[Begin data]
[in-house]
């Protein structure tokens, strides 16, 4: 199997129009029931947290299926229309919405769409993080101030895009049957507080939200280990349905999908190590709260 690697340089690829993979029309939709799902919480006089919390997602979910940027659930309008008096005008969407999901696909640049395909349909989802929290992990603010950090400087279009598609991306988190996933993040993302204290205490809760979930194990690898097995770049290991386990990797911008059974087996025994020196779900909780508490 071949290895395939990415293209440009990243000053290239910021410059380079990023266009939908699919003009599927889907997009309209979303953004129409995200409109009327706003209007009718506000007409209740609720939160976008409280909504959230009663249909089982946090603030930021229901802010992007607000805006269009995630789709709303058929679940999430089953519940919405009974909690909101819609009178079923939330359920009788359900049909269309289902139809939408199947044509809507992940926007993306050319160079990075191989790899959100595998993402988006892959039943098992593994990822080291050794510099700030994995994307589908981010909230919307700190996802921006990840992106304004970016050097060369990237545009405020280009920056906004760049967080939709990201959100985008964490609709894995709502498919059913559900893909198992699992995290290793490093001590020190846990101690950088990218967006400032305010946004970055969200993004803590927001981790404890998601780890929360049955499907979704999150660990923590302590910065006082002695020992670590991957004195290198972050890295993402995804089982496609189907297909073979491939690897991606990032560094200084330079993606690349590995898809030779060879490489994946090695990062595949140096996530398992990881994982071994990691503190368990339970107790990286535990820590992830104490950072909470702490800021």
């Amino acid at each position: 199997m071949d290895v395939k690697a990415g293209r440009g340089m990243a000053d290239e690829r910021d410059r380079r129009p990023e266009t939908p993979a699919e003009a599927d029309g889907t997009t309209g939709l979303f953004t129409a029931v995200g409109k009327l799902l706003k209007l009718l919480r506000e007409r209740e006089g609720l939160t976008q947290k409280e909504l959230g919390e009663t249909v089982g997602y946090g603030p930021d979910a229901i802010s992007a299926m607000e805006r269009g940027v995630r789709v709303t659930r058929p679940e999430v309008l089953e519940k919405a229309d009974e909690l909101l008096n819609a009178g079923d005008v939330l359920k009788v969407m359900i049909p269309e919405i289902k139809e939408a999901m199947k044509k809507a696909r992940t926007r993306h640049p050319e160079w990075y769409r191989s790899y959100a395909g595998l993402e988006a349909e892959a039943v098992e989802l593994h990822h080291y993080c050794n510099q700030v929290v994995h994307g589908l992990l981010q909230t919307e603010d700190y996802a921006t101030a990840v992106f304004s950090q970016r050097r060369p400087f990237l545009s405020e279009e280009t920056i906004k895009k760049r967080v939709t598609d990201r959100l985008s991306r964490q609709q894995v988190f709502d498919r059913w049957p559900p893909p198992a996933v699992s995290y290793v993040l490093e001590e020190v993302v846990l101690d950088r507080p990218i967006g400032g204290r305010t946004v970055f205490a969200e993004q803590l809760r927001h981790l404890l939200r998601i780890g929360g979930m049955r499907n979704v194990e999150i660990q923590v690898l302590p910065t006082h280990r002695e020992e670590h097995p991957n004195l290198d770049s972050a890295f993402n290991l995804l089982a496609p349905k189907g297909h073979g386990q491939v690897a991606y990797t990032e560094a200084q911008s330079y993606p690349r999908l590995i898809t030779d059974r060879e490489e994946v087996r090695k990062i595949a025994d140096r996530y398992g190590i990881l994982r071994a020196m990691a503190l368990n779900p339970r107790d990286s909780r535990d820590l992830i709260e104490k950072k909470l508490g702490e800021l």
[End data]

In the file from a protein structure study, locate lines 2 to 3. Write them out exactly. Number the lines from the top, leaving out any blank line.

């Protein structure tokens, strides 16, 4: 199997129009029931947290299926229309919405769409993080101030895009049957507080939200280990349905999908190590709260 690697340089690829993979029309939709799902919480006089919390997602979910940027659930309008008096005008969407999901696909640049395909349909989802929290992990603010950090400087279009598609991306988190996933993040993302204290205490809760979930194990690898097995770049290991386990990797911008059974087996025994020196779900909780508490 071949290895395939990415293209440009990243000053290239910021410059380079990023266009939908699919003009599927889907997009309209979303953004129409995200409109009327706003209007009718506000007409209740609720939160976008409280909504959230009663249909089982946090603030930021229901802010992007607000805006269009995630789709709303058929679940999430089953519940919405009974909690909101819609009178079923939330359920009788359900049909269309289902139809939408199947044509809507992940926007993306050319160079990075191989790899959100595998993402988006892959039943098992593994990822080291050794510099700030994995994307589908981010909230919307700190996802921006990840992106304004970016050097060369990237545009405020280009920056906004760049967080939709990201959100985008964490609709894995709502498919059913559900893909198992699992995290290793490093001590020190846990101690950088990218967006400032305010946004970055969200993004803590927001981790404890998601780890929360049955499907979704999150660990923590302590910065006082002695020992670590991957004195290198972050890295993402995804089982496609189907297909073979491939690897991606990032560094200084330079993606690349590995898809030779060879490489994946090695990062595949140096996530398992990881994982071994990691503190368990339970107790990286535990820590992830104490950072909470702490800021």
């Amino acid at each position: 199997m071949d290895v395939k690697a990415g293209r440009g340089m990243a000053d290239e690829r910021d410059r380079r129009p990023e266009t939908p993979a699919e003009a599927d029309g889907t997009t309209g939709l979303f953004t129409a029931v995200g409109k009327l799902l706003k209007l009718l919480r506000e007409r209740e006089g609720l939160t976008q947290k409280e909504l959230g919390e009663t249909v089982g997602y946090g603030p930021d979910a229901i802010s992007a299926m607000e805006r269009g940027v995630r789709v709303t659930r058929p679940e999430v309008l089953e519940k919405a229309d009974e909690l909101l008096n819609a009178g079923d005008v939330l359920k009788v969407m359900i049909p269309e919405i289902k139809e939408a999901m199947k044509k809507a696909r992940t926007r993306h640049p050319e160079w990075y769409r191989s790899y959100a395909g595998l993402e988006a349909e892959a039943v098992e989802l593994h990822h080291y993080c050794n510099q700030v929290v994995h994307g589908l992990l981010q909230t919307e603010d700190y996802a921006t101030a990840v992106f304004s950090q970016r050097r060369p400087f990237l545009s405020e279009e280009t920056i906004k895009k760049r967080v939709t598609d990201r959100l985008s991306r964490q609709q894995v988190f709502d498919r059913w049957p559900p893909p198992a996933v699992s995290y290793v993040l490093e001590e020190v993302v846990l101690d950088r507080p990218i967006g400032g204290r305010t946004v970055f205490a969200e993004q803590l809760r927001h981790l404890l939200r998601i780890g929360g979930m049955r499907n979704v194990e999150i660990q923590v690898l302590p910065t006082h280990r002695e020992e670590h097995p991957n004195l290198d770049s972050a890295f993402n290991l995804l089982a496609p349905k189907g297909h073979g386990q491939v690897a991606y990797t990032e560094a200084q911008s330079y993606p690349r999908l590995i898809t030779d059974r060879e490489e994946v087996r090695k990062i595949a025994d140096r996530y398992g190590i990881l994982r071994a020196m990691a503190l368990n779900p339970r107790d990286s909780r535990d820590l992830i709260e104490k950072k909470l508490g702490e800021l």